Stop taking this medicine and call your doctor right away if you have skin redness or a rash that spreads and causes blistering and peeling.

What should I discuss with my healthcare provider before taking acetaminophen?

You should not take acetaminophen if you are allergic to it, or if you have severe liver disease.

Do not take acetaminophen without a doctor's advice if you have ever had alcoholic liver disease (cirrhosis) or if you drink more than 3 alcoholic beverages per day.

Tell your doctor if you are pregnant or breastfeeding.

Do not give this medicine to a child younger than 12 years old without the advice of a doctor. Extra-strength acetaminophen is not for use in a child younger than 6 years old.

How should I take acetaminophen?

Use exactly as directed on the label, or as prescribed by your doctor.

Do not take more than your recommended dose. An overdose of acetaminophen can damage your liver or cause death.

  • Adults and teenagers who weigh at least 110 pounds (50 kilograms): Do not take more than 1000 milligrams (mg) at one time. Do not take more than 4000 mg in 24 hours.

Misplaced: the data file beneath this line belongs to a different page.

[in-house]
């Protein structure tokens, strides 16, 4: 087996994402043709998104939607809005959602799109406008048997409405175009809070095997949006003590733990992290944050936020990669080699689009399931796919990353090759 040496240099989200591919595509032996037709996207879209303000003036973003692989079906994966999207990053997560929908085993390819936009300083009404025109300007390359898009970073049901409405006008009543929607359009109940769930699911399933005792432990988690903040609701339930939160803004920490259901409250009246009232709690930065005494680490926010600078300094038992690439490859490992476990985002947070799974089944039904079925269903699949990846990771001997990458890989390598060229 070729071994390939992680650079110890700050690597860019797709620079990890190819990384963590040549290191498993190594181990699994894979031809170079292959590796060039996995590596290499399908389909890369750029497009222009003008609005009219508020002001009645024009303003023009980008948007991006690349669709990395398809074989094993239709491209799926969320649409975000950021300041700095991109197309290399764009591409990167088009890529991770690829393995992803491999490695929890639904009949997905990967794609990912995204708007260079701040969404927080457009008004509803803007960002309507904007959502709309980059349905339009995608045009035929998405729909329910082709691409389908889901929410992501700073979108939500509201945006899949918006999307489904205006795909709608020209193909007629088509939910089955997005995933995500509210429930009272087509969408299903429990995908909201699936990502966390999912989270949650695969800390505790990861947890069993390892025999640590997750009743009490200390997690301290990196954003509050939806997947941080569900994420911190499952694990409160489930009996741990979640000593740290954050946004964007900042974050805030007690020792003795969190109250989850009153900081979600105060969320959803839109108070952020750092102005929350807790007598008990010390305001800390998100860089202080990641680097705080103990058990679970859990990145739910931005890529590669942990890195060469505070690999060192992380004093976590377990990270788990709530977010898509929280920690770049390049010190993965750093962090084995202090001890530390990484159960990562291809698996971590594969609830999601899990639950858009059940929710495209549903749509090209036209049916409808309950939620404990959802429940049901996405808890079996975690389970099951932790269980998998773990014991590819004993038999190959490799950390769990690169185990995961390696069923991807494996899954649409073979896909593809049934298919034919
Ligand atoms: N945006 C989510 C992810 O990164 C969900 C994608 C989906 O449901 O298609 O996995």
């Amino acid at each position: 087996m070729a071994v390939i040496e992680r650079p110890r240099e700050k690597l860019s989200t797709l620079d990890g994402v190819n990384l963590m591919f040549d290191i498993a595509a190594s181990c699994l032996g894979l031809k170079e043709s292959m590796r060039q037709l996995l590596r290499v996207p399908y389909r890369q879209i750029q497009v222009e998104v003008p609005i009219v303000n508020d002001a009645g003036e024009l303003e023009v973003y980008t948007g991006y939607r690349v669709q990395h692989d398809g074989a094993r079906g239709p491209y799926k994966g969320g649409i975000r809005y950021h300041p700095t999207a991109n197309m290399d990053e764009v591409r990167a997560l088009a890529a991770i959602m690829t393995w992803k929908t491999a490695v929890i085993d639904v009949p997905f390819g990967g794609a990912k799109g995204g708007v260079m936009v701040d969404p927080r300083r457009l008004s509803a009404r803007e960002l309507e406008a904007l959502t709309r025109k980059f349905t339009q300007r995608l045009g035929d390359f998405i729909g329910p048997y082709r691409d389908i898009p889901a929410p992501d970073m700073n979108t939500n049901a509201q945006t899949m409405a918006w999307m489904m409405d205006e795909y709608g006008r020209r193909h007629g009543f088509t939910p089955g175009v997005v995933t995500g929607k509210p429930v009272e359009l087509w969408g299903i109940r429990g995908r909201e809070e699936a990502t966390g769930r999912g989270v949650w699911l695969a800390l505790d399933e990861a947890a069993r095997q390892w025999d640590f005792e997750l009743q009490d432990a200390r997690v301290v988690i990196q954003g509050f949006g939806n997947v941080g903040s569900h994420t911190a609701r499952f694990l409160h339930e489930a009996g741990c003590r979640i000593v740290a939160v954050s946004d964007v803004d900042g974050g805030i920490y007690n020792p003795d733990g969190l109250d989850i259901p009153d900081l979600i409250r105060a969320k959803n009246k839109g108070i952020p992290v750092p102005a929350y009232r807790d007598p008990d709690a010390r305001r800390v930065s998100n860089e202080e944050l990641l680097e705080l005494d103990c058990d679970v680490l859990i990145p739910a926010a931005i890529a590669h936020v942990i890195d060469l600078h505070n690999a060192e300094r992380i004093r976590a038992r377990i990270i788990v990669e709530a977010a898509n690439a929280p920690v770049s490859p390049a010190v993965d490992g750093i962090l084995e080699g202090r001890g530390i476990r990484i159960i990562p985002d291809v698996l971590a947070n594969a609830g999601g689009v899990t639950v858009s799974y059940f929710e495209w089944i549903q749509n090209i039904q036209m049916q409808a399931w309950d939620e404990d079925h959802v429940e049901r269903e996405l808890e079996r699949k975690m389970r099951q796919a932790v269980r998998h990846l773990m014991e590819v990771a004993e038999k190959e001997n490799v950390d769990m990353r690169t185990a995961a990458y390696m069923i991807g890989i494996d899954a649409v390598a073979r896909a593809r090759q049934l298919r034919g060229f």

• Children younger than 12 years old: Do not take more than 5 doses of acetaminophen in 24 hours. Use only the number of milligrams per dose that is recommended for the child's weight and age. Use exactly as directed on the label.
  • Avoid also using other medicines that contain acetaminophen, or you could have a fatal overdose.

If you are treating a child, use a pediatric form of acetaminophen. Use only the special dose-measuring dropper or oral syringe that comes with the specific pediatric form you are using. Carefully follow the dosing directions on the medicine label.

Measure liquid medicine carefully. Use the dosing syringe provided, or use a medicine dose-measuring device (not a kitchen spoon).

Acetaminophen made for infants is available in two different dose concentrations, and each concentration comes with its own medicine dropper or oral syringe. Using the wrong device may cause you to give your child an overdose of acetaminophen. Never mix and match dosing devices between infant formulations of acetaminophen.